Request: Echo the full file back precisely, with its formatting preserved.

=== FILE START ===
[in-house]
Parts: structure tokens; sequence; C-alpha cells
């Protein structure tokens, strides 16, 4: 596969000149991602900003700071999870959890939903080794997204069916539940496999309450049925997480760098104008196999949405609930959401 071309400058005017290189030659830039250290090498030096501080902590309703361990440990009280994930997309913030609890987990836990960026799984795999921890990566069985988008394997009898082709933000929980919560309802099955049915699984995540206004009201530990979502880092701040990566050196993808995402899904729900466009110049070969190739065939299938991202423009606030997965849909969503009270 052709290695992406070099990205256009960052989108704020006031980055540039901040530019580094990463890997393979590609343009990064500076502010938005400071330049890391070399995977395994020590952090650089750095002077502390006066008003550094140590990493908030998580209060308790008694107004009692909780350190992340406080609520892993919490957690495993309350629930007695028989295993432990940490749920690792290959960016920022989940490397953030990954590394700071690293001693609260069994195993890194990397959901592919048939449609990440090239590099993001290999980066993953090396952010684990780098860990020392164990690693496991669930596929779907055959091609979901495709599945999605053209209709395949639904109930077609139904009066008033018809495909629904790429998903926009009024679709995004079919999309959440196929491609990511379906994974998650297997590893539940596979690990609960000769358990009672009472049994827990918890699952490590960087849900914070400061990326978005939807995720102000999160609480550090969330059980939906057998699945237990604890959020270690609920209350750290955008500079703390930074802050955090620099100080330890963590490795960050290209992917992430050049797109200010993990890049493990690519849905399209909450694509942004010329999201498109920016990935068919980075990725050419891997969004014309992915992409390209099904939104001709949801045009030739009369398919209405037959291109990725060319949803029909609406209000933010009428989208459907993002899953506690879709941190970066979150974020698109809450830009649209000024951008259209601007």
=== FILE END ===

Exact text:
[in-house]
Parts: structure tokens; sequence; C-alpha cells
């Protein structure tokens, strides 16, 4: 596969000149991602900003700071999870959890939903080794997204069916539940496999309450049925997480760098104008196999949405609930959401 071309400058005017290189030659830039250290090498030096501080902590309703361990440990009280994930997309913030609890987990836990960026799984795999921890990566069985988008394997009898082709933000929980919560309802099955049915699984995540206004009201530990979502880092701040990566050196993808995402899904729900466009110049070969190739065939299938991202423009606030997965849909969503009270 052709290695992406070099990205256009960052989108704020006031980055540039901040530019580094990463890997393979590609343009990064500076502010938005400071330049890391070399995977395994020590952090650089750095002077502390006066008003550094140590990493908030998580209060308790008694107004009692909780350190992340406080609520892993919490957690495993309350629930007695028989295993432990940490749920690792290959960016920022989940490397953030990954590394700071690293001693609260069994195993890194990397959901592919048939449609990440090239590099993001290999980066993953090396952010684990780098860990020392164990690693496991669930596929779907055959091609979901495709599945999605053209209709395949639904109930077609139904009066008033018809495909629904790429998903926009009024679709995004079919999309959440196929491609990511379906994974998650297997590893539940596979690990609960000769358990009672009472049994827990918890699952490590960087849900914070400061990326978005939807995720102000999160609480550090969330059980939906057998699945237990604890959020270690609920209350750290955008500079703390930074802050955090620099100080330890963590490795960050290209992917992430050049797109200010993990890049493990690519849905399209909450694509942004010329999201498109920016990935068919980075990725050419891997969004014309992915992409390209099904939104001709949801045009030739009369398919209405037959291109990725060319949803029909609406209000933010009428989208459907993002899953506690879709941190970066979150974020698109809450830009649209000024951008259209601007």